Eswatini Bans Facebook, Messenger Amid Violent Protests

Mobile Network Operators from Eswatini have reported that the government has ordered them to suspend social media sites Facebook and Messenger until further notice.

The news comes amid more pro-democracy protests in the monarchy. The protests began in July this year resulting in the death of eight people and critical injuries to 28 people. At the time, the government imposed a full internet ban in the Southern African Kingdom.

“The business has implemented the directive and access to Facebook and Facebook Messenger has been suspended. … We will continue engaging with the relevant stakeholders to minimise the impact and duration of the service disruption.” A statement from MTN Eswatini says.

Read: No Plans to Shutdown Internet in 2022 Polls over Hate Speech- CS Matiang’i

The mobile network operators have not yet given any reasons for the ban, but it is widely known fact that the bans are put in place to control and limit protests organized via social media and to prevent sharing of any information that the government wants to protect.

Over the years, and particularly in 2020 and this year, more African countries have imposed internet and social media shutdowns especially during and after the election period. Uganda, Chad, Tanzania and Ethiopia have all experienced various forms of social media and internet shutdowns this year.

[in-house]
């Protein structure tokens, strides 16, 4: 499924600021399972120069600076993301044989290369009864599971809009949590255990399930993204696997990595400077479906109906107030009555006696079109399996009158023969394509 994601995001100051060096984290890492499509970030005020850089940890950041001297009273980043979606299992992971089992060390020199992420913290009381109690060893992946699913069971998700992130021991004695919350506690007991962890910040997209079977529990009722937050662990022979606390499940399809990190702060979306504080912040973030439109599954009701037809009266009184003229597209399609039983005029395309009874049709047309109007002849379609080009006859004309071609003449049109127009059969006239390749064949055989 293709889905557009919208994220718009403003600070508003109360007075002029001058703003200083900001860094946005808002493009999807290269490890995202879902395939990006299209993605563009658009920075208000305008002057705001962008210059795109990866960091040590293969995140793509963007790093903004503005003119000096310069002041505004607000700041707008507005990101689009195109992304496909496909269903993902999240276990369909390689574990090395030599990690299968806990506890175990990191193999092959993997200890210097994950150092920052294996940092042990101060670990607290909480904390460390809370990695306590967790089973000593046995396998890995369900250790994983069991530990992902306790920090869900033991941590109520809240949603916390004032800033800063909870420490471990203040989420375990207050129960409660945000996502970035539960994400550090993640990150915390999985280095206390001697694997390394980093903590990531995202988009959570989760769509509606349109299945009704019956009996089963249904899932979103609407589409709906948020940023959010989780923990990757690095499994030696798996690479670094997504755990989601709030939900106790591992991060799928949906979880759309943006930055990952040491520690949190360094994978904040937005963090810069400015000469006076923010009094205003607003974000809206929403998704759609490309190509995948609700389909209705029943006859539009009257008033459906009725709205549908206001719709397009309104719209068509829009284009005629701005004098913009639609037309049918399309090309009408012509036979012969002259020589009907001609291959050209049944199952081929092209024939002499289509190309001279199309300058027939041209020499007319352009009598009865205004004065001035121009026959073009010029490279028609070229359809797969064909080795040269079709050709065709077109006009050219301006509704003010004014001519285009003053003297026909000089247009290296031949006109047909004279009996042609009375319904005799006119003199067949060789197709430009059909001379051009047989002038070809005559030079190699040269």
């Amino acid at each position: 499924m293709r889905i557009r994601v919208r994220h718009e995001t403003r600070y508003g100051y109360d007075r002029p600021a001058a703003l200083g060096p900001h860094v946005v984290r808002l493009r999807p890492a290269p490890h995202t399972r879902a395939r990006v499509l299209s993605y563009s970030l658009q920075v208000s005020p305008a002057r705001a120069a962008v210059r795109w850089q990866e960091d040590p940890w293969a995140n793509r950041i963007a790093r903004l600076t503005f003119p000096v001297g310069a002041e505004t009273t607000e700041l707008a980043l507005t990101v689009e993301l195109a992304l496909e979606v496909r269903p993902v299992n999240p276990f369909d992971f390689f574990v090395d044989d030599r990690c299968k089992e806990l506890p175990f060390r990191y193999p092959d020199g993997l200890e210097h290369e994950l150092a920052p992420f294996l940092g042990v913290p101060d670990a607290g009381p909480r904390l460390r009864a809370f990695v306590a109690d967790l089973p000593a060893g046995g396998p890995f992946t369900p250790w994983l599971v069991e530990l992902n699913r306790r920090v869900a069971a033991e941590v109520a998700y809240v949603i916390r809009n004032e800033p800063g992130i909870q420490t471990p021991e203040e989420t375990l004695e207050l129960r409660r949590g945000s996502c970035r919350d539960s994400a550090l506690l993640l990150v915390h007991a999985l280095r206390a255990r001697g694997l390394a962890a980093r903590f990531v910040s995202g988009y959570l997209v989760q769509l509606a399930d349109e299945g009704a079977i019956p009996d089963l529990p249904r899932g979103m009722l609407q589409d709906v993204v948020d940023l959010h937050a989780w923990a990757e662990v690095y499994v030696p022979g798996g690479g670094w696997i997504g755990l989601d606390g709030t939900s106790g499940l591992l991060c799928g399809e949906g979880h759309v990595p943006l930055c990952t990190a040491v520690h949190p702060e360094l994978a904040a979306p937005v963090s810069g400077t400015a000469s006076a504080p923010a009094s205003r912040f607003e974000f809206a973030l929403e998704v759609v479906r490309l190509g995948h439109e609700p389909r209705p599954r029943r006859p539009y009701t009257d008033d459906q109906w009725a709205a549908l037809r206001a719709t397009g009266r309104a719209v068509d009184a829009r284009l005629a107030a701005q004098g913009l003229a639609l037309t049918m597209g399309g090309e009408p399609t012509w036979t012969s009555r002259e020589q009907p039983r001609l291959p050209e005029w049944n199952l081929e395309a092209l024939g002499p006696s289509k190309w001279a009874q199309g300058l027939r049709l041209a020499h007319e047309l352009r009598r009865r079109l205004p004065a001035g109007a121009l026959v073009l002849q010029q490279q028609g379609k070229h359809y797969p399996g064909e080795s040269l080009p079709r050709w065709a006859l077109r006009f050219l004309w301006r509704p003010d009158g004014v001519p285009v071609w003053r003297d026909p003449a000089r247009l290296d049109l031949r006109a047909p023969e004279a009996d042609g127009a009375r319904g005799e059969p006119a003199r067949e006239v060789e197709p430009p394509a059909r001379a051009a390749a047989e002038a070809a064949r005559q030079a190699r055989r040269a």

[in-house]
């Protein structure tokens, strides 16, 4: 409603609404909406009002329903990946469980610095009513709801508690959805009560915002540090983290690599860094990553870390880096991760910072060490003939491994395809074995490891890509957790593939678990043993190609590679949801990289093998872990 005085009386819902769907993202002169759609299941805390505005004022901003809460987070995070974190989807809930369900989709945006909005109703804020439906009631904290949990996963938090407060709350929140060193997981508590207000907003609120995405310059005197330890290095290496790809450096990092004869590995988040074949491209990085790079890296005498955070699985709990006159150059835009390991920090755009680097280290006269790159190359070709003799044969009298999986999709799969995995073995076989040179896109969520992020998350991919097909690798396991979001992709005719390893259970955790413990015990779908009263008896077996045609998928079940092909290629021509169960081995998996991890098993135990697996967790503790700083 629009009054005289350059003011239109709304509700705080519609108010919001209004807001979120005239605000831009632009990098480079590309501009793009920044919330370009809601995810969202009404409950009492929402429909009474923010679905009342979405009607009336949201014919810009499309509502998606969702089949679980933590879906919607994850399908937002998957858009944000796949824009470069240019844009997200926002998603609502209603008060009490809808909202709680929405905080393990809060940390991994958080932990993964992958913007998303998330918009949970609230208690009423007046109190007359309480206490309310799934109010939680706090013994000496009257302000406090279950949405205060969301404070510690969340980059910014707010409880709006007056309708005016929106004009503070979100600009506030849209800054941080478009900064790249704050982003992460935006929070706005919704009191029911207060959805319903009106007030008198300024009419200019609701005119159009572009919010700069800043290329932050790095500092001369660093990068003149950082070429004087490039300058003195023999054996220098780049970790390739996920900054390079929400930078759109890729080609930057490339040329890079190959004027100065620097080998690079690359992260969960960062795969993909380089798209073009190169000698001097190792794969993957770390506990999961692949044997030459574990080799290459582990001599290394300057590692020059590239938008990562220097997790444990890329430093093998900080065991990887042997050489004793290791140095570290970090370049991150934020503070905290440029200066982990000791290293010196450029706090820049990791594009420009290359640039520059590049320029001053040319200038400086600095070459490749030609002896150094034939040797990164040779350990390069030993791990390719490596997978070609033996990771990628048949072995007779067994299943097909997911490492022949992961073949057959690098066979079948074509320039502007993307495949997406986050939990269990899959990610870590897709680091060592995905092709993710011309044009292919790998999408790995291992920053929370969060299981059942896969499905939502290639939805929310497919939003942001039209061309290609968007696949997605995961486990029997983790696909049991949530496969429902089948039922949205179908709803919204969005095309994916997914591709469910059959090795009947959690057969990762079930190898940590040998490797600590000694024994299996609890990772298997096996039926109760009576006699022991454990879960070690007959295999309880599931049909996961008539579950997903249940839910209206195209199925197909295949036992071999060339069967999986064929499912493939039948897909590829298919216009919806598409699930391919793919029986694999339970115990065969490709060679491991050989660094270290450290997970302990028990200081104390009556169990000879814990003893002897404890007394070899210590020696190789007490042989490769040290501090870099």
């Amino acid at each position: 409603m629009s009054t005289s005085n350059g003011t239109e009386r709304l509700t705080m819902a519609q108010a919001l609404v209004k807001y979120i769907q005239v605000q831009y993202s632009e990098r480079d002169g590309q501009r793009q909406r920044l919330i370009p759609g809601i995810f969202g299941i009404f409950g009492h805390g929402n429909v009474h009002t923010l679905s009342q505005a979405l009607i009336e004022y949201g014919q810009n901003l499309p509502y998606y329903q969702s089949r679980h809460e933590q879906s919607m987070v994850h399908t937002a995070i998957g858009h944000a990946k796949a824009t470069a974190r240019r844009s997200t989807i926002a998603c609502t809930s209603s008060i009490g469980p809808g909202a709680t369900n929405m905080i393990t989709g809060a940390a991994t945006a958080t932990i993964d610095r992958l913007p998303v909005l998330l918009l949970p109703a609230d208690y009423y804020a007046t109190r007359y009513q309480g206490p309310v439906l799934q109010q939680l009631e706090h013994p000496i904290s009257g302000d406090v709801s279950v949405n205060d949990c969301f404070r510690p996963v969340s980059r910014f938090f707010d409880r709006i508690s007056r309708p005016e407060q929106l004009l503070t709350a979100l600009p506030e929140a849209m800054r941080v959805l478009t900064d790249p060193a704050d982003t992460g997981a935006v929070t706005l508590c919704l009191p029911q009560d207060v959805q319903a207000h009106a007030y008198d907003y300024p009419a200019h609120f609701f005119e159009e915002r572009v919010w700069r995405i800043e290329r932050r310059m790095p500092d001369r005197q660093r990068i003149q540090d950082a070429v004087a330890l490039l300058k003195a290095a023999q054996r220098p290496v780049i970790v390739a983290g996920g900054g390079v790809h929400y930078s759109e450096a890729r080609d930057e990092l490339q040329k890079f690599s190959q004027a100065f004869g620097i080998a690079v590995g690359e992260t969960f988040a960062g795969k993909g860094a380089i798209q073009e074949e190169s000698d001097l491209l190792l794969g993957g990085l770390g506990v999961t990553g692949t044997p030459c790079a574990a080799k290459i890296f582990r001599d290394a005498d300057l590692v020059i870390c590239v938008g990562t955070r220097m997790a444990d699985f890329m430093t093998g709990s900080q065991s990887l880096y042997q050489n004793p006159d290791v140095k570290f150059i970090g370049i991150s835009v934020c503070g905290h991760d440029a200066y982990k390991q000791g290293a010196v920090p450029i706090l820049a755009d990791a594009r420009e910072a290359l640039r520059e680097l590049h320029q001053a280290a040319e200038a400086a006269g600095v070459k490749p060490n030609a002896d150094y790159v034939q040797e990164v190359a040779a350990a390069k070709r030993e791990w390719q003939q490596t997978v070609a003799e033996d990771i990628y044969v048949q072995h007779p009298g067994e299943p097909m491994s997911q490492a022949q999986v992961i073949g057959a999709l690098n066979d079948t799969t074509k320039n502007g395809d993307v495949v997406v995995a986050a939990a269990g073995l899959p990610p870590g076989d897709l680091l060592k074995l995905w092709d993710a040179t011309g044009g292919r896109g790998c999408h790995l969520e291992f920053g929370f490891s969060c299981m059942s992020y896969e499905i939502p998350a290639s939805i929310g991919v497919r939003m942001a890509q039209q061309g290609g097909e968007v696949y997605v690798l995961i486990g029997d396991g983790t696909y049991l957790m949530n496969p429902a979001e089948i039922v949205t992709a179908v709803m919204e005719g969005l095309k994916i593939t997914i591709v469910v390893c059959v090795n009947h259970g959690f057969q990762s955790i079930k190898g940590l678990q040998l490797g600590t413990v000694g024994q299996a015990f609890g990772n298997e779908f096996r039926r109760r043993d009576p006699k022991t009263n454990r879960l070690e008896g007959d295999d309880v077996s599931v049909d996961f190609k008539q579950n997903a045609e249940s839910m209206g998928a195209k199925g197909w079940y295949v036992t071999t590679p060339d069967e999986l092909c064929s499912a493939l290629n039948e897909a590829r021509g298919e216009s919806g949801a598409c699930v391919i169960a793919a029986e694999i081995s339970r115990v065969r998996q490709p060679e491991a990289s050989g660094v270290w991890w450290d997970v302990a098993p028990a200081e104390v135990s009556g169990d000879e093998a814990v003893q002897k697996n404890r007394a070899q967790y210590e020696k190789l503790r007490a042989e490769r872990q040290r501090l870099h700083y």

According to a 2020 report from British tech research firm Comparitech on internet disruption, shutdowns in Africa happen during the election period or in cases of civil unrest.

The report said that the shutdowns in Tanzania and Uganda were ordered by the incumbent governments in a bid to silence the opposition, giving them the upper hand in the election process against the people’s will.

Read also: Kenya Leads with 10 Million Active Users on Facebook Groups Monthly- Report

Most recently, Nigeria took a stance to switch off popular social media app, Twitter, after a tweet from President Mohammed Buhari was deleted

Eswatini authorities are reported to have attacked unarmed residents during this period with acts of violence being reported. South Africa’s President Cyril Ramaphosa has appointed envoys to help bring an end to the violent protests.

Article 19 of the International Covenant on Civil and Political Rights states that governments are required to adhere to their international human rights commitments. Nations are only required to carry out legal, necessary, and proportional restrictive measures on freedom of expression in exceptional legal cases.

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Written by Francis Muli

Follow me on Twitter @francismuli_ Email:

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